Ruck Marching For Hiking Fitness And Fat Loss
Updated: May 21, 2021
We all know that we would benefit from some sort of sustained cardio conditioning for both health and to improve our hiking. That doesn't mean that it makes running or the stair climber any more fun. Cycling is a good option for general health but doesn't carry over to hiking well as you aren't subjected to gravity and the eccentric loading that comes with absorbing impact.
If like me you find running beats you up and you don't have the attention span to spend a ton of time on a stair climber machine then ruck marching might be exactly what you need.
What Is Ruck Marching?
Ruck marching is a term borrowed from the military where they condition soldiers both physically and mentally to be doing long hikes with a heavy pack on. The term refers to the pack which used to be called a rucksack, hence ruck march. While the image of the overloaded soldier humping for miles might not seem very attractive, it is a very effective form of exercise that doesn't need anything other than supportive footwear and a load to carry, either in the form of a backpack or a weighted vest.
In a modern context, nothing will condition you for hiking better than going on walks while carrying a load in a pack. When overtime you build up to carrying more in training than you would carry on a hike or backpacking trip, you will find your trips much easier and more enjoyable. This increased fitness will mean you can either go on longer trips or have more energy at the end of the day for activities since you didn't have to work as hard.
Ruck marching or weighted hikes burns almost as many calories as running for the duration while reducing the impact on the joints.
Benefits of Ruck Marching
1. Cardiovascular Fitness
If your goal is to hike longer or just generally better health then having better cardiovascular fitness is a must. Ruck marching is a great way to build this. By walking with weight gets your heart rate up and builds endurance in the hiking specific muscles. The workload is similar to running without having to actually run.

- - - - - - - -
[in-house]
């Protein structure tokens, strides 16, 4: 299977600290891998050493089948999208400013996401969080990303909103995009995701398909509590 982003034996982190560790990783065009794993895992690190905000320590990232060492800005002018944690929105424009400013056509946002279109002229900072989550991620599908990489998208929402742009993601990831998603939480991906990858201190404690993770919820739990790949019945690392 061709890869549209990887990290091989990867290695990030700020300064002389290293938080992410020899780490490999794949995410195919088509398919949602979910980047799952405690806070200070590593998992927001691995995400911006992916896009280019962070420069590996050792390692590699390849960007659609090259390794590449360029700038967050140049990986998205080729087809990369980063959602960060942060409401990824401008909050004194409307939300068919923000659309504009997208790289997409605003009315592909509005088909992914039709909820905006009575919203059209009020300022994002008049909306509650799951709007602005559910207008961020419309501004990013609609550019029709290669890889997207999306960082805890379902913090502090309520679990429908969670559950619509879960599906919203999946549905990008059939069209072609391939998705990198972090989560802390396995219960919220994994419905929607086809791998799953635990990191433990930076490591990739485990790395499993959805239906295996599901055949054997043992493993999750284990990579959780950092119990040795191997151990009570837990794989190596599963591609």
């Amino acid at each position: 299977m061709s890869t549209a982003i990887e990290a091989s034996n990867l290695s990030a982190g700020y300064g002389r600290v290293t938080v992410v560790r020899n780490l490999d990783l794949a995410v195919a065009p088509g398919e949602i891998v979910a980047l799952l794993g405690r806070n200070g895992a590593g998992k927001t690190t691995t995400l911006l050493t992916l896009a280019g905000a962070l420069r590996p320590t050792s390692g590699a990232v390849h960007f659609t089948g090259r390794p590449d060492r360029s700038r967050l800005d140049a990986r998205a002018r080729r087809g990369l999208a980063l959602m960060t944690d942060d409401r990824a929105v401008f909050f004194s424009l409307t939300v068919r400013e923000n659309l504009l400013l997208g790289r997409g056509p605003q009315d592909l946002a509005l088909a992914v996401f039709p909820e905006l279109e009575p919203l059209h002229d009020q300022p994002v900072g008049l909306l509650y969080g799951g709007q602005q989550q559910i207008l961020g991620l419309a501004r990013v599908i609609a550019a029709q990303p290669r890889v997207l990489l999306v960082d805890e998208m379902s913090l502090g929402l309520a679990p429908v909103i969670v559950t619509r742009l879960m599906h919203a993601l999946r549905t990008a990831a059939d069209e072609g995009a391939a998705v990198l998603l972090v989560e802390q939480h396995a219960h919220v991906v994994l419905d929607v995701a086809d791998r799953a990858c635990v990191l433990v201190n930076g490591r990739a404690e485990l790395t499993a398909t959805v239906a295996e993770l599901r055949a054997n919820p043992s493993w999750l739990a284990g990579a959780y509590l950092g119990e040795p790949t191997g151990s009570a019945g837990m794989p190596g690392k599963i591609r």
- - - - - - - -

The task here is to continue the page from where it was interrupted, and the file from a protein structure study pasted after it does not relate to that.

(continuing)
2. Strengthening Connective Tissue
By regularly stressing your body by walking with a heavy load you will also build up the ankles, knees, and hips. Connective tissue takes longer to strengthen than muscles do but by repeatedly stressing the body over time you will help build them up.
3. Build mental toughness
Long ruck marches with a heavy load can get uncomfortable. By subjecting yourself to discomfort you will build a tolerance to it. Doing hard things will make you tougher which you can carry into your everyday life.
4. Help fix postural issues
People sit and hunch forward way too much for good health. Ruck marching naturally has you upright with your shoulders back. Postural muscles in the back engage to support the load which over time will carry over to when you aren't carrying your pack.
5. Reduce the risk of injury
Compared to running, ruck marching has much less impact. By reducing the impact while still subjecting the body to a steady load of metabolic stress you get the fitness benefits without the same risk of overuse injuries.
If you are a larger athlete then this is a good option as you get the conditioning with less impact and therefore lower risk of injury.
6. Burn body fat
To lose fat you have to be in a caloric deficit and adding ruck marches to your training regime is a good way to help create that deficit. Ruck marching burns almost as many calories per hour as running does but is easier on the body so you can do it longer.
Depending on how much weight you have in your pack, your size, and the terrain you walk on, the number of calories your burn per hour will vary but rucking will burn up to twice as many calories as walking unweighted.
For example, a 200 lbs person with a 40 lbs who rucks up and down hills for an hour at a 5 km per hour pace will burn around 750 calories. A 150 lbs person with the same pack weight and distance will burn about 600 calories per hour.
To lose 1 lb of fat you need to have a caloric deficit of 3500 calories so if you do 2 or 3 ruck marches per week you are halfway there.
How To Carry The Load
The easiest way to start ruck marching is to load up a backpack. A backpacking pack or military load-carrying system with a frame and hip belt will make it more comfortable to carry heavier loads. As a backpacker, I just use one of the internal frame packs I already have.
If you are looking for a pack just for ruck marching, consider a surplus military pack as you can often find them pretty cheap. You can also use a school bag without a frame but it will put more pressure on your shoulders and lower back as the load can't be transferred to the hips.
Another popular option due to its versatility is a weighted vest. These look like body armor but instead of kevlar, they have multiple pockets that hold little bags of sand or lead shot. This allows you to customize the weight of the vest. It can also be used to make bodyweight exercises like pushups and squats heavier. Since the weight is loaded on the upper body with no hip belt, the lower back and core get more work since they have to engage more.
What To Use As Weight